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    I think that the Christians seeking salvation and the Buddhists seeking enlightenment are both very similar: they assume that there is something fundamentally wrong with humans which needs to be fixed. But their remedies are not compatible, the Christians claiming that only God can help and the Buddhists saying that the can do it for themselves. Whether the end products are the same, as you ask, I really don't know as I can't understand either of them!
     
  8. Vouthon

    Vouthon In varietate concordia
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    Erotic dancing girls = 7th Heaven... and an empty wallet at the end of the night after you've been endlessly and most cruelly teased by their divine wiles, which is its own kind of living Hell. :p

    Are they really so noble and esteemed, after all? I think they are fallen angels, those delightful dancing girls whom you worship. (But I'm sure you know that already.) They promise heaven but giveth hell.

    Just trying to look out for you man (and madly jealous, obviously, that my prayer-time isn't half as exciting as yours must be. Ejaculatory Prayer has taken on a whole new level of meaning for me now:

    In Christian piety, an ejaculation, sometimes known as ejaculatory prayer or aspiration, is a very short prayer often attached as a form of pious devotion.

    I told you before, your a bad influence. Good Catholic boy that I am, I need to get to confession now real quick....).

    Now onto far less important and wholesome matters......I personally disagree with your interpretation of the "core teachings" of Christianity - albeit I'm excluding Protestantism almost entirely from the equation when I say this, and thinking about this from an Orthodox/Catholic point of view.

    Even the New Testament itself tells us that the ideal goal is a "peace" beyond all understanding in which the individual is "filled with all the fullness of God" (Ephesians 3:14-21) described later on by the early desert fathers through the use of the words apatheia (state of imperturbable calm) and theosis (deification/union with God). The person who dies in this state of perfect union with God, attains heaven immediately, without needing to go through purgatory according to Catholic doctrine (or, for that matter, endless teasing by those devilish dancing girls).

    Orthodox theology and liturgy is deliberately oriented around the cultivation of this supreme mystical state:

    Orthodoxy and Mysticism - Part 1 - Eastern Orthodoxy and Mysticism: The Transformation of the Senses - Hieromonk Irenei Steenberg | Ancient Faith Ministries

    In the silence of the desert, in the solitude of the cell, free from worldly entanglements, one could ascend to the contemplation and knowledge of God, and loving union with Him. This inner tradition of becoming “sharers of the divine nature” (2 Peter: 4 ) — all but lost to modern Christianity — survives, almost unchanged over the centuries in certain corners of the Eastern Orthodox Church...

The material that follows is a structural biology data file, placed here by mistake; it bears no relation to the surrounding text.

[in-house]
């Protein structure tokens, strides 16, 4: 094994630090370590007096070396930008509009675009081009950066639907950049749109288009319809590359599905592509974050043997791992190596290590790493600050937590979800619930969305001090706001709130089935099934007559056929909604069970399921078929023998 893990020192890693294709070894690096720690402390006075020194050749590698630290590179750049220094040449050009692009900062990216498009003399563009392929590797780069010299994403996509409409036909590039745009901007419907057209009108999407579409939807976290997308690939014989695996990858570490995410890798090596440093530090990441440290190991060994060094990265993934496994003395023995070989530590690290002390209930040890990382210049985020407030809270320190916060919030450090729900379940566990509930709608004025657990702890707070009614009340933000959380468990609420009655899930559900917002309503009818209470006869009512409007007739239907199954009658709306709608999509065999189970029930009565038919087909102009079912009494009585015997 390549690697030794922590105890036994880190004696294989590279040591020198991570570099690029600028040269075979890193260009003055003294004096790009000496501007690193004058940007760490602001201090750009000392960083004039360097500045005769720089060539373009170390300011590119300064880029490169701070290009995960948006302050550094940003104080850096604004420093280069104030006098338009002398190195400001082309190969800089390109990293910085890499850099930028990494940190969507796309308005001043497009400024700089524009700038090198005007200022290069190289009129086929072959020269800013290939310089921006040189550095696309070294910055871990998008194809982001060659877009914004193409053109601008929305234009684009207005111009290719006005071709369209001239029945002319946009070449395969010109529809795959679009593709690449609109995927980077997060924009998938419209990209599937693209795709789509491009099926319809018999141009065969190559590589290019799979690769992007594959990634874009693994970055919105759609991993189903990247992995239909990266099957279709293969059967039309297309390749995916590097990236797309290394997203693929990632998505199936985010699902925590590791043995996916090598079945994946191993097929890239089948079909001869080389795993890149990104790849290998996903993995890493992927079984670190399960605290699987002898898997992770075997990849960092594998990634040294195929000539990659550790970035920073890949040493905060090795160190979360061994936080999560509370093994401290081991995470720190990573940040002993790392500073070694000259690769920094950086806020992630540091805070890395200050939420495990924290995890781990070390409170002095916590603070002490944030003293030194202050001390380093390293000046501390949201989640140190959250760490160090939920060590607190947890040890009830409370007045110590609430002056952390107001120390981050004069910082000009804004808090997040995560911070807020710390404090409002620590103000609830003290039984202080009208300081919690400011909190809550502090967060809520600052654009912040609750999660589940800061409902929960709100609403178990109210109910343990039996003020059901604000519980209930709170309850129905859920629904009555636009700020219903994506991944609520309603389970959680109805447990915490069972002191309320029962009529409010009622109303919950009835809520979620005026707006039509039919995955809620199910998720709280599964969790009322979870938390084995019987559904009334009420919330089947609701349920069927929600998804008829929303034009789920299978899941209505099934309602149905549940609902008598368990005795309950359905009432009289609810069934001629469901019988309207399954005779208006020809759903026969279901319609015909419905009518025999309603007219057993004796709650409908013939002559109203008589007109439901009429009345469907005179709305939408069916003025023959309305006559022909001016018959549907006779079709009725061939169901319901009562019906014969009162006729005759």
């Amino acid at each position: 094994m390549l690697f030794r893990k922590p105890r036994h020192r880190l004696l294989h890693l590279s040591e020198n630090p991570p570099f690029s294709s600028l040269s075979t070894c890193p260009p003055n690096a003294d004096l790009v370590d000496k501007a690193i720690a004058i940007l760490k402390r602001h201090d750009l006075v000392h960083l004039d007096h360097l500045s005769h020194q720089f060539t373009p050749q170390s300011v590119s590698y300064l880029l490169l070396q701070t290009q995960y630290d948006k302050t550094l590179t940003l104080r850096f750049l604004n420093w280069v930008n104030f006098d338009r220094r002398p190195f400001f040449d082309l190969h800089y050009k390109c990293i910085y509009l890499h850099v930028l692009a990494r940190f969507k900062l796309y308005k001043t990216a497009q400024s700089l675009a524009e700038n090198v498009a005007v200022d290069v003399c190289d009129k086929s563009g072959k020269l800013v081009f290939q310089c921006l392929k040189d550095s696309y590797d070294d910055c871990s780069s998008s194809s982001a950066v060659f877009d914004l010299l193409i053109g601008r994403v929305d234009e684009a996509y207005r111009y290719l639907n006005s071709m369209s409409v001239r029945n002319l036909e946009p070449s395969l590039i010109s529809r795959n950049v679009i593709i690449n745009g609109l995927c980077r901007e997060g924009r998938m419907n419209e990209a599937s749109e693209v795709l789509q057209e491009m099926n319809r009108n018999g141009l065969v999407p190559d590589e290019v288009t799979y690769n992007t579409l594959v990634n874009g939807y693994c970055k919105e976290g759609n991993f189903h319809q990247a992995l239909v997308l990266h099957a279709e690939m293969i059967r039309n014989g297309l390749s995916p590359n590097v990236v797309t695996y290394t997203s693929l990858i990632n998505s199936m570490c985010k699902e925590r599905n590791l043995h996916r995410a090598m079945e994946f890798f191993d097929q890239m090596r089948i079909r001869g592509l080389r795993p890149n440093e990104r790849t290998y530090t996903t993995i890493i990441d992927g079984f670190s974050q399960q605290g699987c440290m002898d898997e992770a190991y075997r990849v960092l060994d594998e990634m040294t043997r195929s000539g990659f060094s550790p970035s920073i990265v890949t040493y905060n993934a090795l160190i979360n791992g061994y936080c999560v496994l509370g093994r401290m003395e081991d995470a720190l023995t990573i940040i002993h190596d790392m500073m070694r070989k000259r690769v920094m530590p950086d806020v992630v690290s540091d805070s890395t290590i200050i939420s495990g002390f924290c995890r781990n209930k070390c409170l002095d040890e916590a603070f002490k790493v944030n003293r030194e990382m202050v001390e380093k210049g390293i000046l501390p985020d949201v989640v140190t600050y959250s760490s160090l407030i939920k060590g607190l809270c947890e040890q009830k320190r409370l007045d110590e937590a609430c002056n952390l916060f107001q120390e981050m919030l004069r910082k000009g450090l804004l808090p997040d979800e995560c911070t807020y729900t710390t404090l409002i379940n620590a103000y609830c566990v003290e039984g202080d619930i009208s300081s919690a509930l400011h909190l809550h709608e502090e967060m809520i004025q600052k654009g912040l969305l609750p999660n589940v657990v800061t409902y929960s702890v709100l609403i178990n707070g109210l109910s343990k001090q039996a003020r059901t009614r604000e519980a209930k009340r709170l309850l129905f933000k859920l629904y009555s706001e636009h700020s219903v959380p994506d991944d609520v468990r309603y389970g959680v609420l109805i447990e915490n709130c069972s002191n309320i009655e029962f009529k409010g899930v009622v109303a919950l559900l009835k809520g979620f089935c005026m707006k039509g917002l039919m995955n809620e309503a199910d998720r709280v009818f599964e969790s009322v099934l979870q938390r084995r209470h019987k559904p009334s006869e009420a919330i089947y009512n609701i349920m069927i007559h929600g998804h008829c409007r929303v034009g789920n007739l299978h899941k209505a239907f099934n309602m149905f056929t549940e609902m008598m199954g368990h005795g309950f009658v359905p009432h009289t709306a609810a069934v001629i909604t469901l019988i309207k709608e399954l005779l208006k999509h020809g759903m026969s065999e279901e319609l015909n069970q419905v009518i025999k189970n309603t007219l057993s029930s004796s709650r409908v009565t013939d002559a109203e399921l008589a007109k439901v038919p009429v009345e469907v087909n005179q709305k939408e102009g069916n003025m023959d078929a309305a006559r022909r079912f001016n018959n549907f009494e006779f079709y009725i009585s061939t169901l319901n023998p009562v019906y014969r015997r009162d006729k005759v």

In particular, Orthodoxy is described very often as a “mystical Christianity”, a Christianity that has not lost a sense of mystery, Christianity with a “mystic” dimension...


    The same is true for Catholicism - or at least, its supposed to be.

    God permits us by grace to share in His own Beatitude, His own happiness or felicity. This is what the state of heaven essentially consists of. Theosis, in this life, is a foretaste of that glorious existence of the Blessed in heaven, whereby we participate in the divine nature (as much as is possible by God's power in this life), through the gift of infused contemplative prayer.

    This is the foundation and raison d'etre of Christian monasticism, which for us represents the perfect ideal.
     
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  9. godnotgod

    godnotgod Thou art That

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    Most people do not realize the differences between Eastern Enlightenment and the salvation advertised by the Abrahamic religions. The goal of the former is not salvation, but Spiritual Awakening, which has been termed 'The Master Game', while that of the latter is Salvation, called 'The Religion Game'.

    Liberation from metaphysical anxiety is also solved differently:


    The Self and Liberation

    "The fundamental difference between Buddhism and other religions is that Buddhism has no God or gods before whom people bow down in return for peace of mind. The spirit enmeshed in the Buddha’s teachings refuses to offer a god in exchange for freedom from anxiety. Instead, freedom from anxiety can only be found at the point where the Self settles naturally upon itself."